The Arc Vector luxury electric motorcycle’s development has been tumultuous, but good news appears to be on the horizon.
The British-made electric motorcycle is now preparing for deliveries after returning from near death.
In case you blinked at some point in the last three years, here’s a quick refresher on Arc’s whiplash trajectory.
The bike was unveiled as an ultra-premium electric motorcycle in late 2018, sporting a price tag of £90,000 (approximately US $120,000).
By the summer of 2019, all signs pointed to the bike heading for production in 2020.
But just four short months later in October of 2019, disaster struck as Arc was forced to file for bankruptcy after running out of funding. The misstep was blamed partly on flaky investors.
That wasn’t the end of things though. Nearly one year to the day later in October of 2020, Arc was back and announcing a return to operations.
Founder, CEO, and lead designer Mark Truman successfully managed to buy the company back from administration and was ready to resurrect the high-tech bike.
As Truman explained at the time:
We had lots of interest after the administration but nothing quite worked out. I decided to buy the assets myself four months ago. The project had come too far and had been too well received for me to not continue with it. The global support we had from people was astonishing and really left me with no other option.
After that big announcement though, not much was heard from Arc over the last year.
At least, not until now.
Now the company claims it is ready to begin sending out the first units of Vector motorcycles soon.
According to Truman:
We have a very healthy order book and customers are already going through our new commissioning suite in Central England to individually tailor each Vector motorcycle so that they are all unique.
Those customers are set to receive one of the most distinctive motorcycles in the world, gas or electric.
The high-tech Arc Vector’s design relies heavily on carbon fiber to create a structure that is unique in the industry.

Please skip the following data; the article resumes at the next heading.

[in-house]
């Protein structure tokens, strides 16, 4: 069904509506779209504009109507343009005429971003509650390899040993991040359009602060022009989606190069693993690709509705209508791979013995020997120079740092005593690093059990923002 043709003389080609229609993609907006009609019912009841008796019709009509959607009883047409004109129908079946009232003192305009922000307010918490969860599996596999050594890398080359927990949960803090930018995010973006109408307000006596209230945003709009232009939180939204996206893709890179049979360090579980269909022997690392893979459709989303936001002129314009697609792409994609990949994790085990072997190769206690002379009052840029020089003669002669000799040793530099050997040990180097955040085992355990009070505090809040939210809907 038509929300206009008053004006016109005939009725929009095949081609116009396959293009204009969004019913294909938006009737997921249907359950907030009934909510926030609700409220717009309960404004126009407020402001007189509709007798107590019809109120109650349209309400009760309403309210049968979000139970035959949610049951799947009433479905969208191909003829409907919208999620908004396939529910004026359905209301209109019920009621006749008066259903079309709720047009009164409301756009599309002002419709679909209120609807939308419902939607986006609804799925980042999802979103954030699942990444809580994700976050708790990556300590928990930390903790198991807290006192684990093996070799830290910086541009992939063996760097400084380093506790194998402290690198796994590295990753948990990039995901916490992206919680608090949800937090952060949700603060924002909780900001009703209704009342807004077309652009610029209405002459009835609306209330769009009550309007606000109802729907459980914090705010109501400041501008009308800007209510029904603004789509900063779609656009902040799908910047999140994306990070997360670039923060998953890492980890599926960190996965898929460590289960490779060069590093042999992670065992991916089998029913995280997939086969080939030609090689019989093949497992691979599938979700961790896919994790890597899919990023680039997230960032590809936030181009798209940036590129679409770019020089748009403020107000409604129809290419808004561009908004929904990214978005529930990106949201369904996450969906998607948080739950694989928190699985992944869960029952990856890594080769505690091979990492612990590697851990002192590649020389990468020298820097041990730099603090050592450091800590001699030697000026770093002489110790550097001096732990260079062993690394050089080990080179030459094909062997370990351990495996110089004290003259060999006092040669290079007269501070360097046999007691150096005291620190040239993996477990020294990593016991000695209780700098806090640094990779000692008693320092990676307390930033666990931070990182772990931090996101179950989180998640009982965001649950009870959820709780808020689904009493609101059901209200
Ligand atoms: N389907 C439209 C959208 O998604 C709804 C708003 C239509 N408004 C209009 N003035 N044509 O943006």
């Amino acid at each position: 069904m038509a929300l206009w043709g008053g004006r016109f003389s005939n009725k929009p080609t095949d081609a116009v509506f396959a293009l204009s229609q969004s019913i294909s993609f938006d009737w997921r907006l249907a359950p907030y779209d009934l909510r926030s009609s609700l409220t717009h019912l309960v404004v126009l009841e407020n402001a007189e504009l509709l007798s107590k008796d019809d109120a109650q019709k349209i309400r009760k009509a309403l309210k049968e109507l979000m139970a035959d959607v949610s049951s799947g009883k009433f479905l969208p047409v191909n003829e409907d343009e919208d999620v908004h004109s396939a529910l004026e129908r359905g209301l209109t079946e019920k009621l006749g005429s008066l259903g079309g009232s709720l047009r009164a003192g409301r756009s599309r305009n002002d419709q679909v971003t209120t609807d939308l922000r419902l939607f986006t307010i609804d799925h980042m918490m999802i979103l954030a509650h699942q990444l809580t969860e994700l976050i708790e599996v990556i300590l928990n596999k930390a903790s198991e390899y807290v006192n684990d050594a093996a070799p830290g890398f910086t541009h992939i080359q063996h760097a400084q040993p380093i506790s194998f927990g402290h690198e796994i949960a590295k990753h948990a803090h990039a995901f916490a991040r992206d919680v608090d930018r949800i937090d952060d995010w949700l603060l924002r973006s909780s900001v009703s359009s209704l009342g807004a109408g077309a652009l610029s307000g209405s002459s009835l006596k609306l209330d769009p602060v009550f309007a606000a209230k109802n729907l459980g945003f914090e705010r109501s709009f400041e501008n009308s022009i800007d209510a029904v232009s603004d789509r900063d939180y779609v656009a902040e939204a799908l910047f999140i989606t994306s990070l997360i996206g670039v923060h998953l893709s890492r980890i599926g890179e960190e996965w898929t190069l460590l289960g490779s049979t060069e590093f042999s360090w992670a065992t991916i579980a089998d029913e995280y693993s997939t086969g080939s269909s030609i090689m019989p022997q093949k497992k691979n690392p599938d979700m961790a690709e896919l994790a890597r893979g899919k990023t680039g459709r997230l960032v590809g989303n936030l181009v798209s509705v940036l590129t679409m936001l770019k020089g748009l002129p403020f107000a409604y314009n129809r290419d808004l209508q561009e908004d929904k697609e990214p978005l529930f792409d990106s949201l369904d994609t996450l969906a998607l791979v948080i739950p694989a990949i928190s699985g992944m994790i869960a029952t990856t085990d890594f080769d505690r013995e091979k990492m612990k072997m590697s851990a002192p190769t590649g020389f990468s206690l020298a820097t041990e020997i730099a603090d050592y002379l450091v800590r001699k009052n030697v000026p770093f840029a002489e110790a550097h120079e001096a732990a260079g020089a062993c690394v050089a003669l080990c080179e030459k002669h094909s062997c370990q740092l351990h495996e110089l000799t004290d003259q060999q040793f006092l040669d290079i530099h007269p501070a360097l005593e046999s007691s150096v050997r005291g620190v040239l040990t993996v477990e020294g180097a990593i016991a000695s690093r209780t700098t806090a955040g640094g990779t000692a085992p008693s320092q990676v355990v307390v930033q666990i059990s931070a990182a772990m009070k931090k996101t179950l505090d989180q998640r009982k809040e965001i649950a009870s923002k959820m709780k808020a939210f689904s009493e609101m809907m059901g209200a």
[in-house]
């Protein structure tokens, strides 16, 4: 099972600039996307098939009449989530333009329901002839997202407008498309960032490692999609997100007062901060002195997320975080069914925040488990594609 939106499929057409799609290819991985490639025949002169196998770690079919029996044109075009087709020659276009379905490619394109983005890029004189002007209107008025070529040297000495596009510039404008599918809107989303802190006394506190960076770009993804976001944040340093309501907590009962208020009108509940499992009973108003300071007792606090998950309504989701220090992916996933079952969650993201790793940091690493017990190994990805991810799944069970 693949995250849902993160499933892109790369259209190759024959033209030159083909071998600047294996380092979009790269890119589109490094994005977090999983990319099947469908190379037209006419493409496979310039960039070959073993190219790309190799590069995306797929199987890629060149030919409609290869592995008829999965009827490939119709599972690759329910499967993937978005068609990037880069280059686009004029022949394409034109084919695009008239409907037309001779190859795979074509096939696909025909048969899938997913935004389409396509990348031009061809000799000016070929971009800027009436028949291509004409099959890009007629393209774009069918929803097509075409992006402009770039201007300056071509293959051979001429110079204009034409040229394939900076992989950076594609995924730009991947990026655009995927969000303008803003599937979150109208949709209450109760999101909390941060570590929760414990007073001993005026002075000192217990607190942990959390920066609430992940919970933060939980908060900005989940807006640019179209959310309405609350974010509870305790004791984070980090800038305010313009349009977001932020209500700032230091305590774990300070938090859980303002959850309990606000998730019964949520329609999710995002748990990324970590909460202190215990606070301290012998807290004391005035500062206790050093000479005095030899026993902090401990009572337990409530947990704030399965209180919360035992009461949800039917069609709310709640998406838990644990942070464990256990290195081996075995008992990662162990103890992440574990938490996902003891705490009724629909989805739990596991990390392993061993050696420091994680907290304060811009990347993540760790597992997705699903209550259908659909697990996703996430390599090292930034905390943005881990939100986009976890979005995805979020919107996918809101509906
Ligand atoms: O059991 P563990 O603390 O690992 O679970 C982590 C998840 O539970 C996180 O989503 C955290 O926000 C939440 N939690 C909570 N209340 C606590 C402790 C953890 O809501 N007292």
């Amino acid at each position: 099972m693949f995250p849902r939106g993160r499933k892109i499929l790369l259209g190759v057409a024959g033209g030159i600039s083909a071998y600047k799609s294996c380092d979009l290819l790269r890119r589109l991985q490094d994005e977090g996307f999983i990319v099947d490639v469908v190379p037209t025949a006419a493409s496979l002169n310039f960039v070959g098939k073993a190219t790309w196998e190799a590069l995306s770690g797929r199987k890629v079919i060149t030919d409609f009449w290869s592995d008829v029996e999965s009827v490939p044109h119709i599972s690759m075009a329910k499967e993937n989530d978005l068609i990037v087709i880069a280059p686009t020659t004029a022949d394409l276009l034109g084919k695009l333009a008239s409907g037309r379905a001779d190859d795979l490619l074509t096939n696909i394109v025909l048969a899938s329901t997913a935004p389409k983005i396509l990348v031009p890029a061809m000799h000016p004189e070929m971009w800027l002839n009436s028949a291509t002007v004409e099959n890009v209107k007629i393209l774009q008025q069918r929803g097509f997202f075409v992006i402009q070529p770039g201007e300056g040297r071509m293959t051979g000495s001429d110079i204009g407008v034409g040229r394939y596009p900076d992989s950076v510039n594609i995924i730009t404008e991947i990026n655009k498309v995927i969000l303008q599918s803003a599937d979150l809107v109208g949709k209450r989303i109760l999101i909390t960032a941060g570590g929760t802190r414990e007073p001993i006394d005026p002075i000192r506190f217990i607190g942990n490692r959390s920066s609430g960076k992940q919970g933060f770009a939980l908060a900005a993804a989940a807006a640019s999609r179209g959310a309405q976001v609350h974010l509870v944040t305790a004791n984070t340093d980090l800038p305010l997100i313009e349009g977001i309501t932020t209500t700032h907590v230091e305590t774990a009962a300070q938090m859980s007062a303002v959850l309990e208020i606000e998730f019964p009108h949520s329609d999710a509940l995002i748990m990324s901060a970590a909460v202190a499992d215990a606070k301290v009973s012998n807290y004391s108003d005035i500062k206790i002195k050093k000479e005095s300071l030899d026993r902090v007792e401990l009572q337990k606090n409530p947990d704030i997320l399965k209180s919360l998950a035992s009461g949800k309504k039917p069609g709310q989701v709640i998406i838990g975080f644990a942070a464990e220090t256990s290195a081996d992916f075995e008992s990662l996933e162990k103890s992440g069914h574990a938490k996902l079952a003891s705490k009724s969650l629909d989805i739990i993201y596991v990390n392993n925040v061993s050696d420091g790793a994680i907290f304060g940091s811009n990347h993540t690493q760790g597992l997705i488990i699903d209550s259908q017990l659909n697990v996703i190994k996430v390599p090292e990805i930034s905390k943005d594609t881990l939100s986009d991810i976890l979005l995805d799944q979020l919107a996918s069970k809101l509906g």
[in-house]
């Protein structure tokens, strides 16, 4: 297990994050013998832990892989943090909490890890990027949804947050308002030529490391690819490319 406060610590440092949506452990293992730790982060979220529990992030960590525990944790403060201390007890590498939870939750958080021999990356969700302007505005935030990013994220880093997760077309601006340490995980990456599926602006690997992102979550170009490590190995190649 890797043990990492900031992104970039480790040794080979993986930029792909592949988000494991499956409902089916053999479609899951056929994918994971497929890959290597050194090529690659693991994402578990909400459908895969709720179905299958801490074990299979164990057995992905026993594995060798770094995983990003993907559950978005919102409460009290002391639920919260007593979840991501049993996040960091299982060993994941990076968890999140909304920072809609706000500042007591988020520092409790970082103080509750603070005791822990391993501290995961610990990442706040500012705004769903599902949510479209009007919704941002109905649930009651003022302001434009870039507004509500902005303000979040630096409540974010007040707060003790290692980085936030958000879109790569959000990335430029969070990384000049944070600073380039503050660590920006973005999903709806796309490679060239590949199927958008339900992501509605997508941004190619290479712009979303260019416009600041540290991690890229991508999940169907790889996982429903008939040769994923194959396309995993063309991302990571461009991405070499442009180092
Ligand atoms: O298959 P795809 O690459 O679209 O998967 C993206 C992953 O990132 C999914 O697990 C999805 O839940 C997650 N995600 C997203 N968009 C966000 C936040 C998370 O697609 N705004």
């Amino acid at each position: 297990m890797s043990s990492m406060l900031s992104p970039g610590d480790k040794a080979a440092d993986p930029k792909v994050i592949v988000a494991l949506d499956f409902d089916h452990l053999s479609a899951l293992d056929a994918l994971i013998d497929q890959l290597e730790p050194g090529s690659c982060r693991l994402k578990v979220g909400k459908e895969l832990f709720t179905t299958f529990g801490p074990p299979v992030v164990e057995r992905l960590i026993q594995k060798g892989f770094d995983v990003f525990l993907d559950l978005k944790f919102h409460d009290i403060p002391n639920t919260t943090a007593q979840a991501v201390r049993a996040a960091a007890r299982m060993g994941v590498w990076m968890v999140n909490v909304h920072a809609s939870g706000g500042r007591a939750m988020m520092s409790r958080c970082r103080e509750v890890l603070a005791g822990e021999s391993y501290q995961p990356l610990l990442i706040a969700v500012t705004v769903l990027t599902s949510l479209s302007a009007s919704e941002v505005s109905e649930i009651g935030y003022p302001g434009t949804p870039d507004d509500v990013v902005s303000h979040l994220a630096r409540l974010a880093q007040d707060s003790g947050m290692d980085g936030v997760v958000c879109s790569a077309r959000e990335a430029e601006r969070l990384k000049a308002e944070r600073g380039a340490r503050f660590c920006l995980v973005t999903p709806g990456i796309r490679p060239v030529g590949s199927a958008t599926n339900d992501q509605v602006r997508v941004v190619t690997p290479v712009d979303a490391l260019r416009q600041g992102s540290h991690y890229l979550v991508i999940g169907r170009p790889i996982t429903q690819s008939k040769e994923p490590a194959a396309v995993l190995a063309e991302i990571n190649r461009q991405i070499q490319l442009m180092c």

A carbon-fiber monocoque design gives the bike a futuristic cafe racer profile and allows the battery case to become a structural member, doing away with a traditional frame.
The front swingarm suspension in place of traditional telescopic forks and the resulting hub-center steering also add to the unique design of the bike.
Spec’d with a 95 kW (127 hp) electric motor, the Arc Vector reaches an electronically limited top speed of 200 km/h (124 mph). The bike also carries a 0-100 km/h (0-62 mph) time of just 3.2 seconds.
The 16.8 kWh battery pack can provide a range of up to 322 km (200 miles) for urban riding or 200 km (120 miles) on the highway. Arc says that the official NEDC cycle urban range, which is the overly optimistic range that many companies report, is actually higher at 582 km (362 miles).
For those who want to keep riding ever farther, DC fast charging will enable a recharge of the pack in just 45 minutes.
The bike is also designed to operate with a “human machine interface” that includes a tech-embedded jacket to provide haptic feedback warnings as well as a special heads-up display (HUD) helmet allowing the rider to keep their eyes on the road while still seeing pertinent information.
It’s great to see that Arc is actually going to be rolling these beautiful bikes out to riders after such a rollercoaster development history.
The elephant in the room is how ridiculously expensive they are. Keep in mind that we’re talking about ultra-premium electric motorcycles. A new electric Harley in the form of the LiveWire One will run you around 15% the price of an Arc Vector and will offer similar range and acceleration. But it isn’t anywhere near as high-tech or exotic.
I’m not going to be buying a Bentley any time soon, but I can still appreciate the craftsmanship at a car show. And the same goes for the Arc. It’s an exorbitant amount of money, but it’s for the kind of customer that can drop that much dough on a British-made luxury electric motorcycle without thinking about it.
So instead of poo-pooing it for the price tag, I’m just going to enjoy looking at the beautiful thing and appreciating the tech that goes into the design.
via: Men’s Gear
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